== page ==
Conservative talker Rush Limbaugh on the same day angrily accused some media of actively trying to “purge the surge.” He characterized Democrats as the party with a “blame America attitude,” adding that “this is not how you defeat any military enemy, by the way, [by] exiting and retreating.” Bill O’Reilly that day was taking the same line as Limbaugh, predicting that the media would blast the president no matter what.
One element in Bush’s speech seemed to catch the media by particular surprise, a reference to more aggressive military action against Iran and Syria, raising the specter of a wider war.
NBC’s Brian Williams led his January 11 newscast by declaring that “much of the talk today was about fears of a new front in Iran.”
Those fears were fanned by the news, that broke hours after Bush’s address, of a U.S. raid in Northern Iraq that led to the detention of five Iranians. The next day, the buzz over Iran was loud enough that Tony Snow opened his White House press briefing by dismissing the idea of the U.S. preparations for war with Iran as “urban legend.”
While Iraq news led each media sector last week, there were some different priorities in the top story rosters. The Internet, which delivered a wider variety of international news, devoted the most coverage to the U.S. strikes in Somalia (11%) and was the only media sector to include the Ethiopian attack on Somalia Islamists in its top five list, at 5%. This is the second week the web proved the most broadly international medium.
The California health care proposal and the debate over immigration policy cracked the top five only in the newspaper sector.
Cable was the only sector to turn David Beckham’s impending U.S. arrival into a top five story, although the New York Times saw fit to play it above the fold on page 1 on January 12. And coverage of the stem cell issue—driven by reports that stem cells had been found in amniotic fluid and by the House vote to lift restrictions on research—earned a top five spot only in radio.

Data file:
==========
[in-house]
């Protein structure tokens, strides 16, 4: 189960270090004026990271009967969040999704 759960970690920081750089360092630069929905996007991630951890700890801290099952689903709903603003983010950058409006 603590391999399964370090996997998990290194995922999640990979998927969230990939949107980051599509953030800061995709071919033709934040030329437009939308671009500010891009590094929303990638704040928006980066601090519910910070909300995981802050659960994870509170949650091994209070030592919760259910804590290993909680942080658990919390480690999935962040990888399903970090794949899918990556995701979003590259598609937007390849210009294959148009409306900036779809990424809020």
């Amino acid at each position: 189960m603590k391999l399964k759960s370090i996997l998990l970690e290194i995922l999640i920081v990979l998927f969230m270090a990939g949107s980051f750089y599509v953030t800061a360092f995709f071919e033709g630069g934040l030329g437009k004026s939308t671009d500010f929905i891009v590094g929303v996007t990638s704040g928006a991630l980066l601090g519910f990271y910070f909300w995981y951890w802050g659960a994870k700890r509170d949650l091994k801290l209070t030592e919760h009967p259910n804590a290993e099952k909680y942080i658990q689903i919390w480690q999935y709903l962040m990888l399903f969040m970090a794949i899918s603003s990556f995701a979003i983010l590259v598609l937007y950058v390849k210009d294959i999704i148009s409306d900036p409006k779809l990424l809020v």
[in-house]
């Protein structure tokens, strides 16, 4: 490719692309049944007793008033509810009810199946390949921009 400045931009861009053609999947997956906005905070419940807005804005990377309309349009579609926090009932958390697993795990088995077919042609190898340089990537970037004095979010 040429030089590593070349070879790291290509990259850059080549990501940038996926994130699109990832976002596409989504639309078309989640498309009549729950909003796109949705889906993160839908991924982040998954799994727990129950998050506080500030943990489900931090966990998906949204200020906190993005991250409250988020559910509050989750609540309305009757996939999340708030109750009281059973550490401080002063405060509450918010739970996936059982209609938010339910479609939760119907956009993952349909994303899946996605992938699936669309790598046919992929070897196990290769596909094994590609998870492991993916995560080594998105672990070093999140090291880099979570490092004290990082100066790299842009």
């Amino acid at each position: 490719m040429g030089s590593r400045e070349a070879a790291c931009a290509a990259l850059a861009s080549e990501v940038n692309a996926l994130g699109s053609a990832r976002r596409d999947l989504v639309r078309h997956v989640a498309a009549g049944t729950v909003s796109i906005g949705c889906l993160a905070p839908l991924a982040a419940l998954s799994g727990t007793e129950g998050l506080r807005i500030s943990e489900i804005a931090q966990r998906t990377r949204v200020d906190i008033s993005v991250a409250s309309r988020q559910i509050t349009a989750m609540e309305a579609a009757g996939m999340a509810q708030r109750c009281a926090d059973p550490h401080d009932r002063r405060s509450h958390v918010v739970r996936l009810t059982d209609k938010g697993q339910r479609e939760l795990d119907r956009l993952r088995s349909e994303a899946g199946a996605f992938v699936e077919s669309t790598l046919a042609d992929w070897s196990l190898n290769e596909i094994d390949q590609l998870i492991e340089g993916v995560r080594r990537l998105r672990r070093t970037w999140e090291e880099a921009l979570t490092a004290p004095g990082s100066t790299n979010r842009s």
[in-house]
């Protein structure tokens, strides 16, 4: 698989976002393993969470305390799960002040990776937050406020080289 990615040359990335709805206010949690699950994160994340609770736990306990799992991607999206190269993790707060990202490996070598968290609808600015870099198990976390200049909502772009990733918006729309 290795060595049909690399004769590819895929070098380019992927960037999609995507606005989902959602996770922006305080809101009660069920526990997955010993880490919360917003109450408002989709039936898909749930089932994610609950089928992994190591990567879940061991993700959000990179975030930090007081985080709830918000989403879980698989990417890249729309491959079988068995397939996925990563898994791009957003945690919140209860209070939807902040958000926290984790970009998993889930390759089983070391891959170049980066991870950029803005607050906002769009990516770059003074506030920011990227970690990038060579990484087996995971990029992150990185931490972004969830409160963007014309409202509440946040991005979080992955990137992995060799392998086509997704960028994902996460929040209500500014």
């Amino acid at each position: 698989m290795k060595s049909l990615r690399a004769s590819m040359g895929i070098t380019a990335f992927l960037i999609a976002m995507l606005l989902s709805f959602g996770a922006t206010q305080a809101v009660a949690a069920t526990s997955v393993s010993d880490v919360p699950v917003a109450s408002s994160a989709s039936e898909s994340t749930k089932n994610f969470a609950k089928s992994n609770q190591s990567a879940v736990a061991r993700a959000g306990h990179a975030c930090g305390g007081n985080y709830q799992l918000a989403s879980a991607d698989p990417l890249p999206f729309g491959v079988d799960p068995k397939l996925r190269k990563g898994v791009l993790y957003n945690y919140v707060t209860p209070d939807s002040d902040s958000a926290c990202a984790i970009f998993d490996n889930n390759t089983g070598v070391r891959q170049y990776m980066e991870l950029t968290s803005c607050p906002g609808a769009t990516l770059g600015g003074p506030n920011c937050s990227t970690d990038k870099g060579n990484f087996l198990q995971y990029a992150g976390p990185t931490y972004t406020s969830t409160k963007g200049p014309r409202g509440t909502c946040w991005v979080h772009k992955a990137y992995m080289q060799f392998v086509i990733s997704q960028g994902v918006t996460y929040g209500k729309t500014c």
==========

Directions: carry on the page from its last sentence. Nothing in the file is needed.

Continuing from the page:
Two attention-grabbing events that streaked across the media landscape last week failed to generate “legs” and eventually fell off the overall top 10 story list—the odor in New York and the new iPhone. Even a Cisco lawsuit alleging trademark infringement failed to keep Apple’s eagerly anticipated January 9 unveiling of the iPhone atop the mainstream news agenda.
And cable watchers may have experienced some 9/11 déjà vu on January 8 when the Manhattan skyline appeared above headlines reporting a mysterious and powerful odor. Such images instinctively conjure up at least momentary fears of that infamous September morning. But by the next day, people were blaming New Jersey, rather than Al Qaeda, for the stench. (The tiresome Donald Trump/Rosie O’Donnell feud, which has now lasted more rounds than the Frazier/Ali trilogy, barely registered at less than 1% of the overall coverage.)
One breaking news event reported on January 12 quickly rose to make cable’s top 10 roster, and seems destined to become a bigger story this week. The heartening but still baffling tale of two disappeared Missouri teens—including one missing for four years—found safely in the same home has all the earmarks of a story just beginning to be unfold.
Mark Jurkowitz of PEJ